Iran is therefore funding Hezbollah, the Shia militia group, to engage in hostilities with Israel. It is also channelling money through Hezbollah to help Lebanese families handle the aftermath of Israeli attacks. In this way, it is funding a friendly party to establish a political power base in Lebanon.
Above all, it is the success of Hezbollah against Israel that is giving the Shia the upper hand in the region – in stark contrast to repeated Sunni failure. Shia success gives Iran and its allies an advantage which even the most formidable of Shia enemies, the Saudi regime, cannot match.
And finally there is Lebanon's neighbour, Syria, where a secular Shia minority governs a majority Sunni population. Its government's natural allies are Iran and Hezbollah – and with this rather weak link, the Shia have a continuous chain of control across the north of the region.
The governments of the oil-rich Sunni states, especially Saudi Arabia, are walking a tightrope. They rely on the West, especially the US, to provide them with military support and financial infrastructure. This is a dangerous policy in a climate where fundamentalist mullahs are capturing the hearts of a deeply-frustrated younger generation. These young men have limited prospects and little chance to sample the pleasures of the West (which are so ostentatiously enjoyed by the elites in their countries). Through fundamentalist education and inclusion in fanatical groups, they are finding an alternative outlet for their aspirations.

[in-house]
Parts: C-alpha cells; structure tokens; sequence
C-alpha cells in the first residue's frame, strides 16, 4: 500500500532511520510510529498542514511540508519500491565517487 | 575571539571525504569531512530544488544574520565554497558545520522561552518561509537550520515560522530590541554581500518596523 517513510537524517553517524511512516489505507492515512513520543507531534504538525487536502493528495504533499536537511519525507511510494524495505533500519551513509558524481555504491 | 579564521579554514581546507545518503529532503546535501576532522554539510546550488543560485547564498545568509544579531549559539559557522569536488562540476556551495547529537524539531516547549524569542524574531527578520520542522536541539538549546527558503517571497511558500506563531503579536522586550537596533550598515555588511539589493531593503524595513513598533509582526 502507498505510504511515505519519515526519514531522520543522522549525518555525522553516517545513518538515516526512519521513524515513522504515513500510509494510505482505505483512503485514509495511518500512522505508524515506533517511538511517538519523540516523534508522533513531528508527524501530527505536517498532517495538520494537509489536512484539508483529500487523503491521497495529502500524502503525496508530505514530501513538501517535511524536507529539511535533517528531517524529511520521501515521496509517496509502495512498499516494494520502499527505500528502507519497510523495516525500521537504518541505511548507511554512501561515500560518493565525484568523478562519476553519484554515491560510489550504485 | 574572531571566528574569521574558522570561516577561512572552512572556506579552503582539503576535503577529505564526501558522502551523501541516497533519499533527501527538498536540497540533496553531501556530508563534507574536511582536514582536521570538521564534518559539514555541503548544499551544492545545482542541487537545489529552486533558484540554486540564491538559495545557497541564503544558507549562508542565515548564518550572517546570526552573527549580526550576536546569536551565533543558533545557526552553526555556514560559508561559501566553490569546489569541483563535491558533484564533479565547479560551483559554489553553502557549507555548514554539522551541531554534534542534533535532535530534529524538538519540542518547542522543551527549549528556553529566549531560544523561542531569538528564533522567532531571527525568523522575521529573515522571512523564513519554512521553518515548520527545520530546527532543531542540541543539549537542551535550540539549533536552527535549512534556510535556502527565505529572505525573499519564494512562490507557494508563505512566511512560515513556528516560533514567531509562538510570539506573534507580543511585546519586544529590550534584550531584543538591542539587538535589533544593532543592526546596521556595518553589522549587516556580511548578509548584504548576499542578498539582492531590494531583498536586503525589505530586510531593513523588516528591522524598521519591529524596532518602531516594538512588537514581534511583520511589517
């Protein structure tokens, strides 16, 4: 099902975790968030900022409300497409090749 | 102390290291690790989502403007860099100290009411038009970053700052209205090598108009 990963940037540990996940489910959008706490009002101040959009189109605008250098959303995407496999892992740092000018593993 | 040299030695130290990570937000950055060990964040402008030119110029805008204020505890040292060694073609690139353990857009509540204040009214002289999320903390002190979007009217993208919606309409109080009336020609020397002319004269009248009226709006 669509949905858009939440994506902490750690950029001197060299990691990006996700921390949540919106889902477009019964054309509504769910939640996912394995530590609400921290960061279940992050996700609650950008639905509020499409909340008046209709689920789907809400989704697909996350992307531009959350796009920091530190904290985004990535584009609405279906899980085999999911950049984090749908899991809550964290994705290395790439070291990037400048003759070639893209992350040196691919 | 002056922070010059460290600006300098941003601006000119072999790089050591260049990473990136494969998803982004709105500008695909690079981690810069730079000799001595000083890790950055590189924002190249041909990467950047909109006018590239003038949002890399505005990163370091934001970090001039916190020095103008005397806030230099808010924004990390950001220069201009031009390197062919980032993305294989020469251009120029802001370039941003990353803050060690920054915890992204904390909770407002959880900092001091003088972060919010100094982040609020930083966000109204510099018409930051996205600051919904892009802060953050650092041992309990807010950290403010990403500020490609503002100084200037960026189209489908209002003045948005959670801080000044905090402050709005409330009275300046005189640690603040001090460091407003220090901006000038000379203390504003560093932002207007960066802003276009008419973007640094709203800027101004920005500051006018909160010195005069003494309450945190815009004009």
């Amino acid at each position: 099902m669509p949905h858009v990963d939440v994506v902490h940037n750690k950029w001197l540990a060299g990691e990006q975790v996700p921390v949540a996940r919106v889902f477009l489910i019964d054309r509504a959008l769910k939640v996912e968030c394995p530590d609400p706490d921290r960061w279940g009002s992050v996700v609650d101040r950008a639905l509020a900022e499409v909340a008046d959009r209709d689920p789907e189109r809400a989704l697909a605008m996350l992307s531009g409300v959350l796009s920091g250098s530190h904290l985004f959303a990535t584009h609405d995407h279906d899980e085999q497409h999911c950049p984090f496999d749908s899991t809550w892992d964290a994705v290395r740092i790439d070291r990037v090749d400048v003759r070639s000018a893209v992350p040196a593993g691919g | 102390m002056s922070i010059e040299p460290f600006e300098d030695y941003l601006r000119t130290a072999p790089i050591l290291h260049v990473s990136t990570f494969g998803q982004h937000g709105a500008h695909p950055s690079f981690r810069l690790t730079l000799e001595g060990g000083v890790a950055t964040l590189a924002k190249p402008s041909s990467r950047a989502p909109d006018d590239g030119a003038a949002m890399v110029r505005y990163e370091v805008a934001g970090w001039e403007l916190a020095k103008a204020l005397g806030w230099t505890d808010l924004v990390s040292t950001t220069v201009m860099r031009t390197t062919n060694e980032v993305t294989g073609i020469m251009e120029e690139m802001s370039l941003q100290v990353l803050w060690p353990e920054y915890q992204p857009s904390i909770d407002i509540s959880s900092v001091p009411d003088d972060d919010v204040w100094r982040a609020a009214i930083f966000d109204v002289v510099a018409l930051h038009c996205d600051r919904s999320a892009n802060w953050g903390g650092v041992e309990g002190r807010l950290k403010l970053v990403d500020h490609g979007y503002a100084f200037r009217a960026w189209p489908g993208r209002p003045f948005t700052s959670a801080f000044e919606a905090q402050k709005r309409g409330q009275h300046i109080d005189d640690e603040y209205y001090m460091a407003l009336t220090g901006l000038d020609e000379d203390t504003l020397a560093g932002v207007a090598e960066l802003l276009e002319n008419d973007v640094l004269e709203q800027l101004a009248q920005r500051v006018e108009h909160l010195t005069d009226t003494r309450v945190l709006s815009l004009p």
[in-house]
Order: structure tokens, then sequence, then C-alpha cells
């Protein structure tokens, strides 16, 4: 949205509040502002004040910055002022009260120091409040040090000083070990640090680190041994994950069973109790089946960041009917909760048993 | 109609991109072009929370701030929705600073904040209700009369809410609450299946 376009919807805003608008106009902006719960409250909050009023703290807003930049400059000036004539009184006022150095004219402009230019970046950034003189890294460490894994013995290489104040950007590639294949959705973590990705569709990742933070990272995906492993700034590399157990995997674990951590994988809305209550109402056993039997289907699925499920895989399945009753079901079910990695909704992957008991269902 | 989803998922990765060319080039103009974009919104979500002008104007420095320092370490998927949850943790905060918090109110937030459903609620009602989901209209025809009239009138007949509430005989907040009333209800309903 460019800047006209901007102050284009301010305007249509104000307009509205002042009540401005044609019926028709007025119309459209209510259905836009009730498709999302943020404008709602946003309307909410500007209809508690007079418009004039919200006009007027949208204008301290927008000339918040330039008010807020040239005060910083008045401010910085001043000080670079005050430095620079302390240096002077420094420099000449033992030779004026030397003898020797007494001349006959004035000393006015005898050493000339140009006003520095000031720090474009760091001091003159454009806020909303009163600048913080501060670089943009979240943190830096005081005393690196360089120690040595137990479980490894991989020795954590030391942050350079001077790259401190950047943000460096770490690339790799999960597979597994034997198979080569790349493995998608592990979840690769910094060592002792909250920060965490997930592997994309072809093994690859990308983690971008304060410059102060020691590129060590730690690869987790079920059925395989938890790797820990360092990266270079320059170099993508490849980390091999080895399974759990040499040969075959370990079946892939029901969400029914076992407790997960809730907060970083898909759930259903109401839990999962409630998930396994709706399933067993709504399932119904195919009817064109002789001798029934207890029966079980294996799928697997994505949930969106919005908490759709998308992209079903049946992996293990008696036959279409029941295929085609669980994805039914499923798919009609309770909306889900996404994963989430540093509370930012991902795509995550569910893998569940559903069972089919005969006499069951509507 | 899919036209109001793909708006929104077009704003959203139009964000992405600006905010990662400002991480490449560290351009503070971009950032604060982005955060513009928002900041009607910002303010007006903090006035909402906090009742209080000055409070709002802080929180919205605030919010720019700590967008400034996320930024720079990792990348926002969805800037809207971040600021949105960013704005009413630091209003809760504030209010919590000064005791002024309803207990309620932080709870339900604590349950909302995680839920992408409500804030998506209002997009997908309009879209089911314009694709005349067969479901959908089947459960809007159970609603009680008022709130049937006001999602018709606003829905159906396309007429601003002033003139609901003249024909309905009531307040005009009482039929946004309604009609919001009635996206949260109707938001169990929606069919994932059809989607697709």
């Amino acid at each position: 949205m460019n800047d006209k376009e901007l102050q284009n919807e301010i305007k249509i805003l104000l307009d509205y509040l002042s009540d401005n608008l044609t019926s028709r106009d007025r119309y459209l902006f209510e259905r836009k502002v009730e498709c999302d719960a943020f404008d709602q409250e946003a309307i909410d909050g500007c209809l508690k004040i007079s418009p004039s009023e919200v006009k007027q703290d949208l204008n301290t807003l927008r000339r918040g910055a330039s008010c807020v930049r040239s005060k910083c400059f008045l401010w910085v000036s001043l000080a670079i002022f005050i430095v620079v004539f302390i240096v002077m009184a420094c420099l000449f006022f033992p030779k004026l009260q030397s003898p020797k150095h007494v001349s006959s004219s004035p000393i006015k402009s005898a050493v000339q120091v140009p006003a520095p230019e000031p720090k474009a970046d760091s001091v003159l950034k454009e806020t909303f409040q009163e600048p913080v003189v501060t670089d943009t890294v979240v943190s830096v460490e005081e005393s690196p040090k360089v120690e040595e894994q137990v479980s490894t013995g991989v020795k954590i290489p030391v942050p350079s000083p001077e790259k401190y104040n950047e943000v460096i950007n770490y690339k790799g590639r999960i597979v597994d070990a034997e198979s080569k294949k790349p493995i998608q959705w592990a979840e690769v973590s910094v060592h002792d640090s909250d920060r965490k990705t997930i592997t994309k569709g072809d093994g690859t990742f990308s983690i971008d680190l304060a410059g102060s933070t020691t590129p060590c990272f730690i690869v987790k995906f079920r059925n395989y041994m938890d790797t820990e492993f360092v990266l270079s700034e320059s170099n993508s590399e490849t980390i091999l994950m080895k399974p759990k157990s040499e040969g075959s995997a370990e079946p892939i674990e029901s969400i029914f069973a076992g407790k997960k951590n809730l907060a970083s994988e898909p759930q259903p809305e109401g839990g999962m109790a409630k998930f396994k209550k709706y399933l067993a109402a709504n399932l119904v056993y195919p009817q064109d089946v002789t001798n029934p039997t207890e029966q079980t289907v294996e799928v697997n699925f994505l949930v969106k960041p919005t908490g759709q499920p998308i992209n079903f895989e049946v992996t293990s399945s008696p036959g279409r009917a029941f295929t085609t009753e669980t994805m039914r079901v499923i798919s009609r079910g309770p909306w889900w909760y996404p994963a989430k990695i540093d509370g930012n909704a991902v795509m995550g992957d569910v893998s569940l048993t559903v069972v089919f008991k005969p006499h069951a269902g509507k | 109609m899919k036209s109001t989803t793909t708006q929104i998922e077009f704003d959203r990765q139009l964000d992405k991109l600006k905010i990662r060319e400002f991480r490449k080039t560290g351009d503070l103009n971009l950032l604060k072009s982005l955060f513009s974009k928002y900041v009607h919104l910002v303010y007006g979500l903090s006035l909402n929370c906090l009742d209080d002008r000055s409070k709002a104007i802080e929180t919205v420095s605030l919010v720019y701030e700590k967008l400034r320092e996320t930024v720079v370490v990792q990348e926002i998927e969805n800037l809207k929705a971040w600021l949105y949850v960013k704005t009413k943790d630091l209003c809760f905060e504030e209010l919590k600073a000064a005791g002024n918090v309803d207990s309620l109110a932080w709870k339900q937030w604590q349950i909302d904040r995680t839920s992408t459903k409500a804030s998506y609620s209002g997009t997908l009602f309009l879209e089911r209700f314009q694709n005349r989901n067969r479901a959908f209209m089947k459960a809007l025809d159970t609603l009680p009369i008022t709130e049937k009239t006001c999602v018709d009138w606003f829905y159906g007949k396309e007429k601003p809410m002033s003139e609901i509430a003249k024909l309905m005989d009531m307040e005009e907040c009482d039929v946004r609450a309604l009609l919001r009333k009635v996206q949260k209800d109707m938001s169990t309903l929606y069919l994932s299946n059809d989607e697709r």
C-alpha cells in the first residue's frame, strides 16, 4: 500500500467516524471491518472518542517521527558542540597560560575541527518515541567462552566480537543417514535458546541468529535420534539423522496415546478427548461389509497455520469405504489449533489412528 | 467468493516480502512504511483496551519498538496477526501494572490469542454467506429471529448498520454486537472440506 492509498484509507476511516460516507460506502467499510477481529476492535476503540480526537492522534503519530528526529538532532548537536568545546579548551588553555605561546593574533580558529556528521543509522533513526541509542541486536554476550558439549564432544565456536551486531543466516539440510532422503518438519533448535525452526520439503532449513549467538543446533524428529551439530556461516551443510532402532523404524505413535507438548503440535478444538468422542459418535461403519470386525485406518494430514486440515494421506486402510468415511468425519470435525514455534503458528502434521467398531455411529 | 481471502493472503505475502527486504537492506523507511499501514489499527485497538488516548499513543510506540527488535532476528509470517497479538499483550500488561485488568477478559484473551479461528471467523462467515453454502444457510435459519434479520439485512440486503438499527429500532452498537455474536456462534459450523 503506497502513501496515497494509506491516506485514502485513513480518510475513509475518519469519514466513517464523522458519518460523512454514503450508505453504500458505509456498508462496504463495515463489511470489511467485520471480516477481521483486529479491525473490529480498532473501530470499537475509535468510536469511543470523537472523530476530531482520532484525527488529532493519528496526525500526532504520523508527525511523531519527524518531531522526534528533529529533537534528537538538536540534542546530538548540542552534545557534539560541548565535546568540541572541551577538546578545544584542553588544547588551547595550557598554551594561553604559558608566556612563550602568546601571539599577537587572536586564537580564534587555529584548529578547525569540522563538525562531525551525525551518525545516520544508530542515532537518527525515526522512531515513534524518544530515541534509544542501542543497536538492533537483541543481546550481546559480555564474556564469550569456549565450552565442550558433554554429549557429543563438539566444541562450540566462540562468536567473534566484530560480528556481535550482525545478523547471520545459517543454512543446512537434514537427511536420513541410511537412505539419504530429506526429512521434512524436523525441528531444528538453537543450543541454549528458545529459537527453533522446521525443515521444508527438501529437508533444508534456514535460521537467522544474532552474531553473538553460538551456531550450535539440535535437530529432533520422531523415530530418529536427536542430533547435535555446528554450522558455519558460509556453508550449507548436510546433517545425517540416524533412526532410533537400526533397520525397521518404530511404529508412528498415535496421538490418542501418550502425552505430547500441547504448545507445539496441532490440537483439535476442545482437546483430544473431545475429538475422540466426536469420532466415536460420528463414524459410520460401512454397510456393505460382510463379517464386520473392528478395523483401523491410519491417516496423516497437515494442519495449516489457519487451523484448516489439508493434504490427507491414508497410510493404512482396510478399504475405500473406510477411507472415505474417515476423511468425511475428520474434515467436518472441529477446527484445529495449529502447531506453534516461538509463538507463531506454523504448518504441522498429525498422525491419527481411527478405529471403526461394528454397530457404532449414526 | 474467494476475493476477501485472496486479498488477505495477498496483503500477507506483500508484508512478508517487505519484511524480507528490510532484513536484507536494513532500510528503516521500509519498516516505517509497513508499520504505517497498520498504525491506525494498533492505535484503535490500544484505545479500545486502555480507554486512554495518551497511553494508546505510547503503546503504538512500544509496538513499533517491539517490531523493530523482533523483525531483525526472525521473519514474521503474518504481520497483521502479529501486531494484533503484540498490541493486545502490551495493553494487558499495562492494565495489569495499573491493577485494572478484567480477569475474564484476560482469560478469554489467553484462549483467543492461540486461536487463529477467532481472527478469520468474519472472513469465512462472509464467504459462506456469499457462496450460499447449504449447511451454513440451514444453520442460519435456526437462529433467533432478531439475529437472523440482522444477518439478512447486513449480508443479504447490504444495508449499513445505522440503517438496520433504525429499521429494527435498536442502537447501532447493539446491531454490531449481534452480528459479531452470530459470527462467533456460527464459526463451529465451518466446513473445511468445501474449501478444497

The easiest way for Sunni governments to deflect attention away from their unpopular and dangerous allegiance with "the Devil" – the West – is to emphasise hostility to Iran and to the Shia heresy. At the same time, Shia ascendancy in the north of the region may well encourage Sunni governments to act against their Shia minorities. So there is danger of a growing polarisation between the two sects.
A brief recap
So we now have an outline of the background against which the conflict is taking place. Understanding where the Shia population is concentrated helps to explain why there is tension inside Iraq and why Iran is trying to win the allegiance of its fellow Shia by providing them with military support. It also explains why Al Qaeda finds adherents. As the most active Sunni force, it offers a strong arm to support the Sunni minority in Iraq which is now in such a vulnerable position.
Neither governments nor religious establishments are monolithic. Beneath the surface there is a lot of jostling for position, particularly inside Iran. The extremists are in the minority, but growing fear and sectarian tension leads to polarisation and drives the moderates into the camp of extremists on both sides of the sectarian divide. The US has no natural and unequivocal allies, so is particularly vulnerable to this shifting situation. Its much-vaunted reliance on democracy will backfire as the Middle East turns increasingly to hard-line attitudes. All this and much, much more awaits us as we continue our investigation.
Next week, we shall look at oil.